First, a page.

The findings: Improvements in health outcomes and Ebola reporting

Medium run effects under normal conditions: Improvements in clinic utilisation, health and satisfaction.

In the medium run, both interventions directly affected a number of health-related outcomes. Figure 1 summarises the impacts on one key metric: clinic utilisation. (Outcomes here are expressed in Standard Deviation (SD) changes relative to the control group, which we centred at mean zero and SD one.)

We see a sizable increase in general utilisation of about 0.1 SDs.  In terms of actual visits, this effect implies that respondents in treatment areas were about 5 percent more likely to have sought care in a government-run clinic.

The Community Monitoring intervention also increased maternal utilisation (by 0.13 SDs, driven by more deliveries at Western-style clinics) and improved child health outcomes (by 0.17 SDs). Notably, this intervention reduced the likelihood of a household experiencing the death of a child under age five by 38 percent. These substantial effects are qualitatively similar in size to the findings of Björkman and Svensson (2009).

In addition, we find that patient satisfaction with clinic staff increased (by about 0.1 SDs), as did trust in Western medicine relative to traditional and spiritual healers, suggesting that the interventions improved how patients perceived the quality of health care provided in treated areas. 

Figure 1: General utilisation by treatment

Notes: Figure 1 plots the treatment effects of Community Monitoring and Non-Financial Awards on an index of general utilisation in standard deviation units. We also report outcomes on 9 other pre-specified outcomes, see Christensen et al (2021).

Long run effects during crisis: Increases in Ebola reporting

When we analyse the longer-run outcomes related to the Ebola epidemic, we find that both interventions increased reporting of Ebola cases. In control areas (administrative units called Sections) there were typically 0.28 cases are reported per week; in Community Monitoring and Non-Financial Awards areas, this increases to 0.49 and 0.43 respectively (see Figure 2). Pooling the treatments, average reported cases were approximately 60 percent higher compared to control sites.

Figure 2: Total reported Ebola cases by treatment

Notes: Figure 2 plots the total cases reported per section per week. The dot represents the raw count, and the error bars represent 95% confidence intervals. Treatment effects are 0.173 for Community Monitoring and 0.204 for Non-Financial Awards. A section is a small administrative unit that is typically about 40 square kilometres in size with under 2,500 residents. This analysis was restricted to the 160 sections with a single health clinic.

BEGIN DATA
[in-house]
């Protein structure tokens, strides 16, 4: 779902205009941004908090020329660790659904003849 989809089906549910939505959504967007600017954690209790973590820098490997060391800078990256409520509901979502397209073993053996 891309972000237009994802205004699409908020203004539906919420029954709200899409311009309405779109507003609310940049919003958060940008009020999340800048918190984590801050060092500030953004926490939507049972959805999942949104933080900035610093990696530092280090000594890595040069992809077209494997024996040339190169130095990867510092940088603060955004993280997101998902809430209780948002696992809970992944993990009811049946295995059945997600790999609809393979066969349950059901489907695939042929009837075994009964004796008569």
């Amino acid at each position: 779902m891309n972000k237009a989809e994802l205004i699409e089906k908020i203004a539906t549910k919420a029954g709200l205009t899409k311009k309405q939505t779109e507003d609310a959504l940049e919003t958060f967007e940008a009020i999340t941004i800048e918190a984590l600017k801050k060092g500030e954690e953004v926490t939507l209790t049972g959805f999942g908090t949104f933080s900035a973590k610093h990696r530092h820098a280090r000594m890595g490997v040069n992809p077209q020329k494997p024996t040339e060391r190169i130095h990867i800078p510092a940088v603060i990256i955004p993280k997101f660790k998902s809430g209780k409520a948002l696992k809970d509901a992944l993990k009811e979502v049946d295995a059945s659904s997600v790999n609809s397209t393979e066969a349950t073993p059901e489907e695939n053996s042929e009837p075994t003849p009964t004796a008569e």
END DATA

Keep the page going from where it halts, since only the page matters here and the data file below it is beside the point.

These results indicate that individuals were more likely to come forward and report to clinics if they suspected they had Ebola symptoms in locations where the accountability interventions had increased confidence and trust in health workers and facilities. What is more, effects of these magnitudes could have meaningfully limited the spread of Ebola: a simple back of the envelope calculation based on the epidemiology literature (Pronyk et al. 2016) suggests that the increase in reporting and testing in treatment areas helped slow the reproduction rate of the virus by about 19 percent. 

We also find that reported deaths among patients declined, particularly in areas where Community Monitoring had been implemented. In treatment areas there is about one death per seven cases, compared to one in four in control. Two caveats are warranted: first, we do not observe overall deaths (as this data was not available), but instead examine deaths among reported cases; and second, this analysis makes stronger assumptions, as it uses Ebola cases (a post-treatment outcome) as a moderator, imposing a specific functional form assumption by linearly interacting Ebola cases with the treatment.  

Overall, these findings suggest that getting the community directly involved, particularly through the Community Monitoring intervention, may not only improve reporting, but also improve patient outcomes amid disease outbreaks.

Policy implications

We find that accountability interventions can improve perceptions of health facilities and workers and health outcomes. Under normal conditions, these interventions engender trust and lead to greater use of clinics, ultimately reducing mortality rates of children under five in clinics with community monitoring. During health crises, such as the Ebola outbreak, these improvements in trust encourage individuals to come forward and seek medical care, which could help to contain the epidemic. 

Thus, not only can accountability programs produce gains over the medium-run under “normal” conditions, they may also produce substantial gains during crisis conditions, when trust in the health system becomes critical, as individuals face decisions about whether to cooperate with response efforts, such as complying with quarantines or seeking medical testing. These results are directly relevant for areas with frequent outbreaks of Ebola across many parts of Africa, including the DRC, and most recently, Uganda. They also naturally extend to other efforts to contain other pandemics and epidemics, including COVID-19.